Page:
Where a new implantable device takes a completely novel approach a randomised controlled trial in stage 3 seems justified, but controversy will arise when competitors make incremental changes to a basic design, not seeking to substantially change the mechanisms of action but to compete on other grounds, such as cost. If regulators insist on a randomised controlled trial to demonstrate equivalence for such devices, this may better protect patients against unexpected harm but would change the commercial playing field by placing a major evidence barrier in the way of general marketing. If novel (first-in-kind) devices were put into a register when they reached IDEAL stage 4, subsequent similar devices could be required to join the register. This might provide the infrastructure to conduct subsequent randomised controlled trials comparing the new competitors with the first device, using the “trials within cohorts” or “nested within registry” design approach.22 23
Devices that are already marketed and have become established in the absence of rigorous evaluation—for example, robotic surgery or hip and knee replacement devices—pose a problem for regulators who want to ensure fairness in applying standards of evidence. Where these are already in common use, stage 4 registries may be the only enforceable solution for evaluation and should be mandatory for implants and devices that enable major surgery. Evidence emerging from such registries may highlight the need for more detailed studies of specific devices or clinical groups.
Different types of registry may be needed for novel devices and for “legacy” devices that have already been in use without rigorous evidence. Novel implantable devices—for example, transcatheter cardiac valves—could progress through IDEAL stages 2 (and usually 3) before a detailed, product specific registry is developed, mandated by the regulator. For legacy devices—for example, robotic surgery—a simpler population registry covering all manufacturers and varieties may be needed, similar to international joint replacement registries.27 These would collect small minimum datasets restricted to measures needed for evaluation of care. Funding and curatorship of such registries would need to be agreed between the government, industry, and clinicians to allow them to be effective.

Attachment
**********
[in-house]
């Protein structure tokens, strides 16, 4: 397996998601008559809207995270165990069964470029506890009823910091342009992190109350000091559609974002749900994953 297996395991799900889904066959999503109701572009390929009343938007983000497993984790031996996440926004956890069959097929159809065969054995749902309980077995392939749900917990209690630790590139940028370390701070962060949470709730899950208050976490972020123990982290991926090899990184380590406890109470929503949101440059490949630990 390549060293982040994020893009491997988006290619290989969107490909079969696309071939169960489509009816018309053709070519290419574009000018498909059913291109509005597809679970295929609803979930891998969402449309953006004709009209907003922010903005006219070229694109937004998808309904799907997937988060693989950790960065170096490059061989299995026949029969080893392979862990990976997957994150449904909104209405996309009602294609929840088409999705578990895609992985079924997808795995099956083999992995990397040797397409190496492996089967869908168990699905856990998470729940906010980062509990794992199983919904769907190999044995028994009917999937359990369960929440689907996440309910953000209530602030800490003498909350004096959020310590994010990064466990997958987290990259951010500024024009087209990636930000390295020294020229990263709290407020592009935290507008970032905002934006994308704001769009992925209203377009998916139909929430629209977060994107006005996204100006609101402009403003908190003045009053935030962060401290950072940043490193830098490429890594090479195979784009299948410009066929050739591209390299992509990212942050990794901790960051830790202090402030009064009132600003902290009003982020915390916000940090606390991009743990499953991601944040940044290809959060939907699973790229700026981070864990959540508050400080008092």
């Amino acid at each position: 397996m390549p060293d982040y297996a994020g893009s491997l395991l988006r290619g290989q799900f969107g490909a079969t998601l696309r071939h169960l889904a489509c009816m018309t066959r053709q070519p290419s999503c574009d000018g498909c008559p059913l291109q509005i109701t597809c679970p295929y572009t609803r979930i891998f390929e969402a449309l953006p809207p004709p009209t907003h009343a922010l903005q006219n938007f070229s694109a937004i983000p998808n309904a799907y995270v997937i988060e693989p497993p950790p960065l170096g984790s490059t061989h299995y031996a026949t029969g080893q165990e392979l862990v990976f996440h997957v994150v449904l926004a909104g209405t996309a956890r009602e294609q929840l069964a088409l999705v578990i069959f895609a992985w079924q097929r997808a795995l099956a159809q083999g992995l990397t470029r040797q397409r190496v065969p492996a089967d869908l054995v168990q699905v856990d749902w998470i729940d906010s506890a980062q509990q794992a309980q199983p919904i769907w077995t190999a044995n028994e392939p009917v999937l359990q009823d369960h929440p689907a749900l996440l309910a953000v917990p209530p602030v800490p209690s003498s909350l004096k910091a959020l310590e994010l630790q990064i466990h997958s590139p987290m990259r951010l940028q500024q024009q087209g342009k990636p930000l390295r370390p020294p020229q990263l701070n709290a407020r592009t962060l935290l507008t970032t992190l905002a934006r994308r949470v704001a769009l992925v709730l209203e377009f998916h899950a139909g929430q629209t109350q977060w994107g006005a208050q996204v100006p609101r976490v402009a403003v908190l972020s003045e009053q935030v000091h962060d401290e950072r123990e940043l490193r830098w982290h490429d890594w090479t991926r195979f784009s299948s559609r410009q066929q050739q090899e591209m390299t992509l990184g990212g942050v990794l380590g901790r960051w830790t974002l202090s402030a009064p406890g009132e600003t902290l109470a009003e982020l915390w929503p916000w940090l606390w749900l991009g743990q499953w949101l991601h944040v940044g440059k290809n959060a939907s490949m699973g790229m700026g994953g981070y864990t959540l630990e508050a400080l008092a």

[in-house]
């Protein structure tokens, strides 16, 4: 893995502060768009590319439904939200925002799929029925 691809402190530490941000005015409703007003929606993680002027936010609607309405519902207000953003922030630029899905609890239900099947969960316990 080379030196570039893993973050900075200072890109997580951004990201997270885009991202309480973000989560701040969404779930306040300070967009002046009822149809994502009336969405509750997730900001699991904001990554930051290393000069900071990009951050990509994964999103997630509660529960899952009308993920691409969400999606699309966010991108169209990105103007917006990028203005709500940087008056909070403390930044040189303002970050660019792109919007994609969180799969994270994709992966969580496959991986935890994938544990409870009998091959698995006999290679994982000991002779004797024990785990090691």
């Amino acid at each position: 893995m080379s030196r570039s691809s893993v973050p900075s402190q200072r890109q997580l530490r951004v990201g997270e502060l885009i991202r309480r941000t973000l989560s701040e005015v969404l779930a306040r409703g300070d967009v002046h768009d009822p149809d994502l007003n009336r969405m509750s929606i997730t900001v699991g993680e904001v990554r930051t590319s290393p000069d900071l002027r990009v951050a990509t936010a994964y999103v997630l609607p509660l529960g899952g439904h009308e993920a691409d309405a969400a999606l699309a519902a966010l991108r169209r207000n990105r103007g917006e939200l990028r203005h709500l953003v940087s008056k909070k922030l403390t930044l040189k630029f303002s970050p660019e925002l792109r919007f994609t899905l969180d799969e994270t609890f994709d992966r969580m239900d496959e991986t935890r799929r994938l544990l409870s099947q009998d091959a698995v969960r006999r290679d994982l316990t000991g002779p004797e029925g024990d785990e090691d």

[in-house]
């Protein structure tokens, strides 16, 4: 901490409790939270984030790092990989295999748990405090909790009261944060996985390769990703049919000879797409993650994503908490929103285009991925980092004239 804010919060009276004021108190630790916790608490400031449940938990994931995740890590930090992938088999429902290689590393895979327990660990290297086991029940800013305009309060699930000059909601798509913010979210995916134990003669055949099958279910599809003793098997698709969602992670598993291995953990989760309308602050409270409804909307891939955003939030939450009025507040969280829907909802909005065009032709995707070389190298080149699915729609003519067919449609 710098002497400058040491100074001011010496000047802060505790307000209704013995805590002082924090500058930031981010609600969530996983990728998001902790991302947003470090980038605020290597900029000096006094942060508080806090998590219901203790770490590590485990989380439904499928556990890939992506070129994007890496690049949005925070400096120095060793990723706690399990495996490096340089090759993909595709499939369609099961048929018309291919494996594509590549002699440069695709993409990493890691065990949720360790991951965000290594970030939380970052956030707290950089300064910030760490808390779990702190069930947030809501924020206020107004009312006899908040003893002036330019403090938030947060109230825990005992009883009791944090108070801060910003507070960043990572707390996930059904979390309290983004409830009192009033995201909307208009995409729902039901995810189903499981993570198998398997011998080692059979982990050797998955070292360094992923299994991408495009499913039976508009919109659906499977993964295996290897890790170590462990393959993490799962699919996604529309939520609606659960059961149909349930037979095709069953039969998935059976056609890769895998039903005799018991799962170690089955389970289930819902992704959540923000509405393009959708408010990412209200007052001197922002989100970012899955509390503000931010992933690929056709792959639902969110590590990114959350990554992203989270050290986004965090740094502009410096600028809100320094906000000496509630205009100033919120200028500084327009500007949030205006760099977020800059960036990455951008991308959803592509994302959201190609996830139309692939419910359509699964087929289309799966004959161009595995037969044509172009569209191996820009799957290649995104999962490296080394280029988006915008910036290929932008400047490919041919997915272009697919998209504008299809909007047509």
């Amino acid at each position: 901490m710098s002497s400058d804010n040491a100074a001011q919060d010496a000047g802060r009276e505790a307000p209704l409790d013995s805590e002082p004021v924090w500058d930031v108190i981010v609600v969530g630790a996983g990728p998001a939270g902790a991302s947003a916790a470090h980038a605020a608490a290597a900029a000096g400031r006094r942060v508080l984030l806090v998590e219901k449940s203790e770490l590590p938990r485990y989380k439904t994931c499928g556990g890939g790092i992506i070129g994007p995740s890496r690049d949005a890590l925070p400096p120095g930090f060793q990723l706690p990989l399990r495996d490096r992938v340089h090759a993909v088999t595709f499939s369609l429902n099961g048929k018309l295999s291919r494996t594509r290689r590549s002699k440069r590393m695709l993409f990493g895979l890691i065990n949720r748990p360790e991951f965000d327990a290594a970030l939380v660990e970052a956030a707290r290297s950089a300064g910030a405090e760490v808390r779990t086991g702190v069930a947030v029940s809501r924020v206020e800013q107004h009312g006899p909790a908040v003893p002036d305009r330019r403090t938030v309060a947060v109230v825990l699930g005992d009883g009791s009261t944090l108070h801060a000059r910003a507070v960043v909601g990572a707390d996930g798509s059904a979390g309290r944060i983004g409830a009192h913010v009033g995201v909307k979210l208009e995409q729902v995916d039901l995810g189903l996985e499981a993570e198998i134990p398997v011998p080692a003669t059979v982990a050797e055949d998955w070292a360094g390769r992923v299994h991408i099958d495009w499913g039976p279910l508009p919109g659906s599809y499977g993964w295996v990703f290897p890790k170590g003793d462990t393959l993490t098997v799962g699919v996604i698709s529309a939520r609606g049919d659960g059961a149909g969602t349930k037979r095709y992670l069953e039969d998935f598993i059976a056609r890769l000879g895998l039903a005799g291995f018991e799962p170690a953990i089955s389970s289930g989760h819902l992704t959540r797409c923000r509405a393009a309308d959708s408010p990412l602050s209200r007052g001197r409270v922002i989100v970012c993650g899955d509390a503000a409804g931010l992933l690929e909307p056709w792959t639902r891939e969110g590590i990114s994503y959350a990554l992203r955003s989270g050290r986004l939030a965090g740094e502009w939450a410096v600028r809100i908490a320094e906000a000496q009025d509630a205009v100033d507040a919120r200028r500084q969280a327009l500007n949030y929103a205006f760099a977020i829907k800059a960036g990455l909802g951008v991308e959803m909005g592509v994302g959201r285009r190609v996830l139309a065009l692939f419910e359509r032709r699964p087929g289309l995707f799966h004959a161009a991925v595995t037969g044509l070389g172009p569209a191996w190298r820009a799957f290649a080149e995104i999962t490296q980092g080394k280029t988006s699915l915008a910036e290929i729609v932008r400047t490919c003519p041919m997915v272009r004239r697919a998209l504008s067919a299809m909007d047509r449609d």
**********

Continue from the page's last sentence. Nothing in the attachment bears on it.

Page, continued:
We need a safe regulatory system that does not unnecessarily burden innovation but encourages the production of adequate valid evidence on safety and efficacy. IDEAL has therefore partnered with the Medical Device Epidemiology Network, a US public-private partnership that aims to develop more rigorous post-market surveillance systems and integrate these better with the approval process. Since the 2011 incubator think tank that kick started this collaboration, two further seminars involving regulators, payers, surgeons, and patients have been held.28 The convergence of thinking has been evident in Food and Drug Administration guidance documents and IDEAL publications.29 30 Examples of initiatives that could implement the IDEAL recommendations are also emerging in the United Kingdom. “Beyond Compliance” is a collaboration between industry, clinical registries, and regulators to evaluate joint replacement devices from their earliest introduction to the market.31 IDEAL-D could provide a coherent, overarching framework for such initiatives.
Safer, faster access